WWII veterans travel to Washington, D.C. visit their memorial
John Rogers, 91, was drafted by the U.S. Army two months before he turned 21.
“I tried to enlist in the Navy but I was colorblind,” he said, adding instead of taking a role as Seabee he decided to “just wait and let the Army get me.”
Rogers, an Elwood resident who has lived with his daughter, Marla Campbell, in Noblesville since April, was a World War II gunner in a halftrack, a vehicle with four .50-caliber machine guns. In 32 months of service he fought in the Ardennes, Rhineland and Central Europe.
Following his arrival in Liverpool, England – nine days after departing from New Jersey – Rogers traveled across the channel to France. As part of 575th Anti-Aircraft Artillery Battalion, Rogers was part of the 11th Armored Division, which was assigned to the U.S. Third Army commanded by Gen. George S. Patton. He traveled 500 miles to Belgium to fight in the Battle of the Bulge.
“It was one of the longest convoys in Europe,” Rogers said.
The largest, bloodiest battle fought by the United States in World War II also had inclement weather. Rogers said soldiers dug foxholes in 30 inches of snow and put a tent flat over the top.
“After being on guard you tried to remember where your foxhole was but the field was white. Because it snowed so much you’d walk right on top of somebody,” he said. “In the foxhole you didn’t take your shoes off. You went right into the sleeping bag with shoes in.”
Because frostbite was a major concern, Rogers said soldiers used to line their helmets with socks so they could switch a warm pair when their socks got wet.
“We wore our steel helmets all the time in the combat area,” he said.
One of Rogers haunting memories was when the 11th Armored Division liberated a concentration camp in Linz, Austria.
“Going into the concentration camp, Germans shot a lot of prisoners because we were overrunning the camp. They were killing them miles away from the camp along the road,” he said. “Inside the camp, dead bodies were stacked 200 to 300 side by side. The naked bodies, you couldn’t tell if they were men or women because they had no hair.”
Rogers said the camp had a steel furnace and a building where inhabitants were drowned. He also was told there was a place where bodies were ground and made into fertilizer.
“I want you to remember this. I want you to smell this,” a survivor told Rogers following the liberation.
A month before the war ended, Rogers lost his brother, Jesse.
“That was the hardest person I could ever lose,” he said, adding his cousin and nephew also died while serving in World War II. “Because he had two little children it was sad.”
Rogers returned home on March 13, 1946 aboard the U.S.S. Gen. R. L. Howze.
“I was hoping they’d send me to Japan. I didn’t want the war to go on but I wanted to go to Asia,” he said.
Sixty-seven years after being discharged from the Army, Rogers and Campbell stood in remembrance at the National World War II Memorial as part of the Indy Honor Flight program last month.
“My daughter read about it. They took care of everything. It’s just sad that all veterans couldn’t make it. I’d urge anybody to go. It’s a wonderful trip,” Rogers said.
Indy Honor Flight
Glenn Hines became involved during the second trip in April. A veteran of the Australian Navy, Hines now works as a paramedic and firefighter for the City of Noblesville.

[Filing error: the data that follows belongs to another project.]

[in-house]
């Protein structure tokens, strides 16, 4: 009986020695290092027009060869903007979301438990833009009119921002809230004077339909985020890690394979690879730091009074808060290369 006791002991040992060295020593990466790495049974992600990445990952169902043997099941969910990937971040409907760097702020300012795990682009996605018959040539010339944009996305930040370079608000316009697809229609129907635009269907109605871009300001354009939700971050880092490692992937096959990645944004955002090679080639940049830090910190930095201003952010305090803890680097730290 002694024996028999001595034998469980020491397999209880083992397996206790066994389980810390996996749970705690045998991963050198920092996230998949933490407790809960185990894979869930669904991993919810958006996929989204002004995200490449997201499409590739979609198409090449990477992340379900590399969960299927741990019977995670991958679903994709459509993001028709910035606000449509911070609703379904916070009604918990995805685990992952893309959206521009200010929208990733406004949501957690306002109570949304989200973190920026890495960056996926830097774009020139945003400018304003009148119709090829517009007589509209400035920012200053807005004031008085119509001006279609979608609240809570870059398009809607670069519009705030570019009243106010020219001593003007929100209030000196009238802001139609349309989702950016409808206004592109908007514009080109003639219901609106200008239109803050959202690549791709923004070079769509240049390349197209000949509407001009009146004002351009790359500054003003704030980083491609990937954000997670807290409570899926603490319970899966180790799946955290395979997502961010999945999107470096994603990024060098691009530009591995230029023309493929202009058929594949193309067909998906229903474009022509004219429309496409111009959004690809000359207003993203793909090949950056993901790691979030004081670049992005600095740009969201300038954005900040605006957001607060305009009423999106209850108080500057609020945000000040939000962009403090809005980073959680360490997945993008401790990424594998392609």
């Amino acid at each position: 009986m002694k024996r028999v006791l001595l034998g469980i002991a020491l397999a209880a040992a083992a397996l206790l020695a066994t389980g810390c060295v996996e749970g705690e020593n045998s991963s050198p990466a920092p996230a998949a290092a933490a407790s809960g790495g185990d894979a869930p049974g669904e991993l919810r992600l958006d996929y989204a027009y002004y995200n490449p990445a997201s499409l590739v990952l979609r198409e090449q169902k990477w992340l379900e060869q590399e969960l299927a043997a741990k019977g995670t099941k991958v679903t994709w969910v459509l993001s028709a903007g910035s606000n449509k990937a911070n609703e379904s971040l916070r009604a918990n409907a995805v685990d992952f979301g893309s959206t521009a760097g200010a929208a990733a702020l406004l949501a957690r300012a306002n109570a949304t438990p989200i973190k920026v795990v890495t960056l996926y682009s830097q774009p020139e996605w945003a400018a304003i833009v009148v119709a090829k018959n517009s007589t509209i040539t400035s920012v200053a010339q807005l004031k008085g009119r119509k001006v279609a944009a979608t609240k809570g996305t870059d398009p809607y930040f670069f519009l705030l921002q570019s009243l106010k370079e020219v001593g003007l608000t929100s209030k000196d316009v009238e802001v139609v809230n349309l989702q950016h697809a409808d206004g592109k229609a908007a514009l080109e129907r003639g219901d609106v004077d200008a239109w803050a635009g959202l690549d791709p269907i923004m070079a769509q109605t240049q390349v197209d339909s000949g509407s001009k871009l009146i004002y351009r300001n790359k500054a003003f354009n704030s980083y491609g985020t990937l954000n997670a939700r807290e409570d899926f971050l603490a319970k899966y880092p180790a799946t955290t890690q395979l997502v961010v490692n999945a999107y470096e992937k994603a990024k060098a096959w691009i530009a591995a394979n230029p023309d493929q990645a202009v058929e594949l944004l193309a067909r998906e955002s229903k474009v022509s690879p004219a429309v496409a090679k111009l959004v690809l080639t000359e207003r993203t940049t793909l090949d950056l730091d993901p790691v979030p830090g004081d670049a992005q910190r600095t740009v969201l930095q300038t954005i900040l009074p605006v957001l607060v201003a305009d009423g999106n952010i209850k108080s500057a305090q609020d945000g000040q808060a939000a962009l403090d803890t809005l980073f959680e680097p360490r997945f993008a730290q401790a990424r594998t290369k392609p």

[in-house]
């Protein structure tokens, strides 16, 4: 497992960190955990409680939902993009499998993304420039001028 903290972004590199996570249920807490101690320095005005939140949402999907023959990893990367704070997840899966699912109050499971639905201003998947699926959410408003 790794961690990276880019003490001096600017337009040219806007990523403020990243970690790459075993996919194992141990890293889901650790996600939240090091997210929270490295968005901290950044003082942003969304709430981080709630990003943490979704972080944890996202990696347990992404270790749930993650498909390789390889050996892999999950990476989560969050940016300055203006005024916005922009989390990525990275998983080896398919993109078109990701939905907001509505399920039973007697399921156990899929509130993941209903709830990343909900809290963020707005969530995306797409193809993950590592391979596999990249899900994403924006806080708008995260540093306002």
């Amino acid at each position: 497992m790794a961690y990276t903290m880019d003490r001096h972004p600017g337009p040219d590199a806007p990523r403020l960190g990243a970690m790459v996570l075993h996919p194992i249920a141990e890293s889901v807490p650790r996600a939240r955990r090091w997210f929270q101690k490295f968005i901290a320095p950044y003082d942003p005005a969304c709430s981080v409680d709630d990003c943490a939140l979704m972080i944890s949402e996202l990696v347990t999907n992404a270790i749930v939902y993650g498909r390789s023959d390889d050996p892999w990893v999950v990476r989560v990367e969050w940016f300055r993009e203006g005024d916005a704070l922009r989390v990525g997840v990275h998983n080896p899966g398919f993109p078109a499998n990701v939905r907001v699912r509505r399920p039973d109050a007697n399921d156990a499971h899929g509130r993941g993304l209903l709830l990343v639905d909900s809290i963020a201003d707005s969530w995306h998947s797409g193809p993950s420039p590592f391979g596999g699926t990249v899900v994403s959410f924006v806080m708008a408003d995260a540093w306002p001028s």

“These people are American treasures,” he said. “The absolute best gift America has.”
Hines recruited fellow Noblesville firefighters Lt. John Melson, Kevin Livingston, Jim Butts and Eric Giegerich to serve as guardians. The cost for guardians to make the day-trip to Washington, D.C. is $450.
“I tell them to think of it as they are paying for a veteran or yourself to go,” he said, adding these soldiers fought under great American military generals like Douglas MacArthur, Paul Tibbets and George Patton. “We have the chance to listen to a story that hasn’t been told in 60 years … There is no dollar amount that you’re being gifted here.”
This past trip in September, Hines was promoted to one of the three bus captains who help lead the trip. Hines said age is a big criterion in the selection process, citing 92-year-old Warren Perney who died just days after he took part in September’s Honor Flight.
“Warren was on my bus. At his funeral I was thinking how four days ago Warren and I were talking in Washington, D.C. in the sun. It hammered home how precious time is and how important it is to get everyone there as quick as we can,” he said. “These veterans waited 60 years for a memorial to be built. A day can be the difference. It really got to me.”
Highlights of their excursion included stops at the World War II, Korean War and Vietnam memorials and Arlington National Cemetery. On the flight home veterans were given cards and letters of thanks that were handed to them in the fashion of the “mail call” they had once looked forward to while serving overseas. The emotion-filled day ends with a surprise Homecoming parade – something Hines said most soldiers missed while still serving overseas at the end of World War II.
The World War II Memorial was opened in 2004 and Hines said most veterans have not seen it before the Honor Flight.
“They did a fantastic job with it. Not a person in this country was not affected by the war,” he said. “How great were these men because they didn’t care, they didn’t fuss but they saved the world.”
Hines said the organization already has a wait list and is planning on four possible trips in 2014. Those interested in learning more or applying can call 559-1600 or visit www.indyhonorflight.org.